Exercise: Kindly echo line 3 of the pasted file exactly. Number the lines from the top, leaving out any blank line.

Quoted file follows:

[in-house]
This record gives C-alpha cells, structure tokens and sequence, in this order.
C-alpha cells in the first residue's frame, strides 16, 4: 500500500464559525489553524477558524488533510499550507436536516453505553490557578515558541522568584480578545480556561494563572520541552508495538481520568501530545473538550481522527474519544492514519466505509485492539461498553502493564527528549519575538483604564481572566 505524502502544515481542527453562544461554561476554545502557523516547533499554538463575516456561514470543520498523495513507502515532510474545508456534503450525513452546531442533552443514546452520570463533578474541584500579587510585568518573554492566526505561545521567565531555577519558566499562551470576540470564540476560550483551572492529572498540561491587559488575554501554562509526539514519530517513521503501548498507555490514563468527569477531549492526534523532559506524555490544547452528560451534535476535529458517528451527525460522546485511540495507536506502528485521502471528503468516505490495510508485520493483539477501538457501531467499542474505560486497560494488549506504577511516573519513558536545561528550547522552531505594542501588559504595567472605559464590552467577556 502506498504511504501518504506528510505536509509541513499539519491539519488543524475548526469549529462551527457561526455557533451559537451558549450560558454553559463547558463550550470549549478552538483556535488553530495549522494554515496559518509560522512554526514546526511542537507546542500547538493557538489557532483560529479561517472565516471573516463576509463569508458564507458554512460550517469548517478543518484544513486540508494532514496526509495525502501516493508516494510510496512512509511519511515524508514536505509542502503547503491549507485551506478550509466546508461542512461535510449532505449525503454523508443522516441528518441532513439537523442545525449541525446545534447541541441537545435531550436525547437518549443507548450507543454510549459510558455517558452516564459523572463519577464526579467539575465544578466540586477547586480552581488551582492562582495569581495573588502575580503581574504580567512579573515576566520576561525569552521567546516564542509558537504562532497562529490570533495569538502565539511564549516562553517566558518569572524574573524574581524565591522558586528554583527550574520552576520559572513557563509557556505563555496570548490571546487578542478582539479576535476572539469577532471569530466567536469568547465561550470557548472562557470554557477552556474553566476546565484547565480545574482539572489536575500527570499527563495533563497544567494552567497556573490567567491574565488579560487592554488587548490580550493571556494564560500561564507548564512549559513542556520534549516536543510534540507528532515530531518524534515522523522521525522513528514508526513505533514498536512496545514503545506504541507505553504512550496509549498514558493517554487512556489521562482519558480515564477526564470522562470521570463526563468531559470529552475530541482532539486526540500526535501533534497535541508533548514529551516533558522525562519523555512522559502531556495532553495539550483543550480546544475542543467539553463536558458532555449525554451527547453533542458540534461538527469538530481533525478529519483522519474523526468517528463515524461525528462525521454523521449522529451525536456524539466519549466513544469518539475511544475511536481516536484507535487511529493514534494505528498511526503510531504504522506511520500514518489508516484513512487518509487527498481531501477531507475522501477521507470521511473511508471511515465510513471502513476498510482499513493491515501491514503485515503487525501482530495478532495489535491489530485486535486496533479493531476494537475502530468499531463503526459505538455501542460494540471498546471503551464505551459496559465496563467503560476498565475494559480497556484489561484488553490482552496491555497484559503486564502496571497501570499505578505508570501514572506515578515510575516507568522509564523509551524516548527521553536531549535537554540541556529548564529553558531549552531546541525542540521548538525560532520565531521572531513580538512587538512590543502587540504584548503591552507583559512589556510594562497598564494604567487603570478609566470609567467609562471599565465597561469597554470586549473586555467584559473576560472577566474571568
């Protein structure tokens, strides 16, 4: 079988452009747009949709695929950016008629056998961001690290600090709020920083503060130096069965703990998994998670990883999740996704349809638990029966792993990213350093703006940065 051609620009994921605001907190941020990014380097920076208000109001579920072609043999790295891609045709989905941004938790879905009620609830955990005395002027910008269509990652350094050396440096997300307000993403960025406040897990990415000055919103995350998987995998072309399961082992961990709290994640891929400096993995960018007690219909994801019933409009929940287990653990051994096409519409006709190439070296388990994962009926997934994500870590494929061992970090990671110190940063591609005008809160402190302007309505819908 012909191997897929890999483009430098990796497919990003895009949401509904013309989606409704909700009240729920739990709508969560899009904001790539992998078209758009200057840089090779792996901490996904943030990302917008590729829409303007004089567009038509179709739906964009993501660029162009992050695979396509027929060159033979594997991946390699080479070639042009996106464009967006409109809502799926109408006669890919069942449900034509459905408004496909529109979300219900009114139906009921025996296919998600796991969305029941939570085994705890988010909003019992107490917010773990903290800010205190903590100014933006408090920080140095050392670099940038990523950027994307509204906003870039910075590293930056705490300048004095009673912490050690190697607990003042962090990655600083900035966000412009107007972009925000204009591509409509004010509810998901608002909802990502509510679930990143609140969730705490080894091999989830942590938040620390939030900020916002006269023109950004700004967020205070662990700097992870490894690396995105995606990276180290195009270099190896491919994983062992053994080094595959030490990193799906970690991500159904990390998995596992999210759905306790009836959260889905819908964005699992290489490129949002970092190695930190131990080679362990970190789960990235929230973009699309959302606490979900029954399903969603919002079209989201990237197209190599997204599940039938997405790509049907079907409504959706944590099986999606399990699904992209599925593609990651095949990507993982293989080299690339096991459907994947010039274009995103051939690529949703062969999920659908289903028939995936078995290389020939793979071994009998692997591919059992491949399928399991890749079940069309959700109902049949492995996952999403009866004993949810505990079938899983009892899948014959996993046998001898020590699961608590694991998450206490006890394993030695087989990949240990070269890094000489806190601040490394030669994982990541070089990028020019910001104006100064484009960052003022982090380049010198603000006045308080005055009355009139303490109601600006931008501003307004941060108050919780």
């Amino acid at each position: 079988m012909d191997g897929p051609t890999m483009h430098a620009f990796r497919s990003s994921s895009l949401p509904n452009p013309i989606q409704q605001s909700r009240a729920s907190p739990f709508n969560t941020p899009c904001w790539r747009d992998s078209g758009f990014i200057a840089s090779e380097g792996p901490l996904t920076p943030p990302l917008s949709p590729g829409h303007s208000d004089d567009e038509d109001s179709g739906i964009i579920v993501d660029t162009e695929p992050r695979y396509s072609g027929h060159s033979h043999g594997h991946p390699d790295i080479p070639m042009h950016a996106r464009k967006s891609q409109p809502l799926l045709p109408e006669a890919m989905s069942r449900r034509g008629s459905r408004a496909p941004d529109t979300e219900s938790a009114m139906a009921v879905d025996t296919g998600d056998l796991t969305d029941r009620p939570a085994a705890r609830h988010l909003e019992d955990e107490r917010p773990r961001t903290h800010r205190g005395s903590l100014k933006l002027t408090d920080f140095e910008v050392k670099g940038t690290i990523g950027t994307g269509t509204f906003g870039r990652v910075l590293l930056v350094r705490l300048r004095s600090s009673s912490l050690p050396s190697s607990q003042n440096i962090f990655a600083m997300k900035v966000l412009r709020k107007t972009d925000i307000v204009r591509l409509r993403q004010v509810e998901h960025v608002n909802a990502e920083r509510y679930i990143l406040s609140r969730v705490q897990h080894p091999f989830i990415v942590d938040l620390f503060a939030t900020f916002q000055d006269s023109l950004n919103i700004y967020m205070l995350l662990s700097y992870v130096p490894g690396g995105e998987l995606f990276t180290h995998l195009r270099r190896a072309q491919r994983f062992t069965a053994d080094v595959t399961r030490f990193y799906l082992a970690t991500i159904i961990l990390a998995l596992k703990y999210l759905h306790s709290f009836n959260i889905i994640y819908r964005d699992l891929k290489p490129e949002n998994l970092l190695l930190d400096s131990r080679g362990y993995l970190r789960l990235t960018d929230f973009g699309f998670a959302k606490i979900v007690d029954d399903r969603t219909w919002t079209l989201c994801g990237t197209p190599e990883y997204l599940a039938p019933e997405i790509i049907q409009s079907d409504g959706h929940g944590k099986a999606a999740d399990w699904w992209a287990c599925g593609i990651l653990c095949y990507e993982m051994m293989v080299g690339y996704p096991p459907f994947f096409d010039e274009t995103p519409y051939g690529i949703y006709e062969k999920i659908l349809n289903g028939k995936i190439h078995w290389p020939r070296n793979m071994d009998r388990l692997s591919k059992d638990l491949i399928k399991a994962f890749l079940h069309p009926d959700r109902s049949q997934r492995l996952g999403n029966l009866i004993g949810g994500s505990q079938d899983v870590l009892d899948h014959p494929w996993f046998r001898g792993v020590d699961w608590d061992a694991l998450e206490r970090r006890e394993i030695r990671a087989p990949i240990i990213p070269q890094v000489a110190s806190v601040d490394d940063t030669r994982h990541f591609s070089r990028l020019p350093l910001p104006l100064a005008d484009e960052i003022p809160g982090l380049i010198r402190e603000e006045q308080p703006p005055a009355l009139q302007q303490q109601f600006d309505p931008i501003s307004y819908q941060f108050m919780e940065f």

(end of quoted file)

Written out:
C-alpha cells in the first residue's frame, strides 16, 4: 500500500464559525489553524477558524488533510499550507436536516453505553490557578515558541522568584480578545480556561494563572520541552508495538481520568501530545473538550481522527474519544492514519466505509485492539461498553502493564527528549519575538483604564481572566 505524502502544515481542527453562544461554561476554545502557523516547533499554538463575516456561514470543520498523495513507502515532510474545508456534503450525513452546531442533552443514546452520570463533578474541584500579587510585568518573554492566526505561545521567565531555577519558566499562551470576540470564540476560550483551572492529572498540561491587559488575554501554562509526539514519530517513521503501548498507555490514563468527569477531549492526534523532559506524555490544547452528560451534535476535529458517528451527525460522546485511540495507536506502528485521502471528503468516505490495510508485520493483539477501538457501531467499542474505560486497560494488549506504577511516573519513558536545561528550547522552531505594542501588559504595567472605559464590552467577556 502506498504511504501518504506528510505536509509541513499539519491539519488543524475548526469549529462551527457561526455557533451559537451558549450560558454553559463547558463550550470549549478552538483556535488553530495549522494554515496559518509560522512554526514546526511542537507546542500547538493557538489557532483560529479561517472565516471573516463576509463569508458564507458554512460550517469548517478543518484544513486540508494532514496526509495525502501516493508516494510510496512512509511519511515524508514536505509542502503547503491549507485551506478550509466546508461542512461535510449532505449525503454523508443522516441528518441532513439537523442545525449541525446545534447541541441537545435531550436525547437518549443507548450507543454510549459510558455517558452516564459523572463519577464526579467539575465544578466540586477547586480552581488551582492562582495569581495573588502575580503581574504580567512579573515576566520576561525569552521567546516564542509558537504562532497562529490570533495569538502565539511564549516562553517566558518569572524574573524574581524565591522558586528554583527550574520552576520559572513557563509557556505563555496570548490571546487578542478582539479576535476572539469577532471569530466567536469568547465561550470557548472562557470554557477552556474553566476546565484547565480545574482539572489536575500527570499527563495533563497544567494552567497556573490567567491574565488579560487592554488587548490580550493571556494564560500561564507548564512549559513542556520534549516536543510534540507528532515530531518524534515522523522521525522513528514508526513505533514498536512496545514503545506504541507505553504512550496509549498514558493517554487512556489521562482519558480515564477526564470522562470521570463526563468531559470529552475530541482532539486526540500526535501533534497535541508533548514529551516533558522525562519523555512522559502531556495532553495539550483543550480546544475542543467539553463536558458532555449525554451527547453533542458540534461538527469538530481533525478529519483522519474523526468517528463515524461525528462525521454523521449522529451525536456524539466519549466513544469518539475511544475511536481516536484507535487511529493514534494505528498511526503510531504504522506511520500514518489508516484513512487518509487527498481531501477531507475522501477521507470521511473511508471511515465510513471502513476498510482499513493491515501491514503485515503487525501482530495478532495489535491489530485486535486496533479493531476494537475502530468499531463503526459505538455501542460494540471498546471503551464505551459496559465496563467503560476498565475494559480497556484489561484488553490482552496491555497484559503486564502496571497501570499505578505508570501514572506515578515510575516507568522509564523509551524516548527521553536531549535537554540541556529548564529553558531549552531546541525542540521548538525560532520565531521572531513580538512587538512590543502587540504584548503591552507583559512589556510594562497598564494604567487603570478609566470609567467609562471599565465597561469597554470586549473586555467584559473576560472577566474571568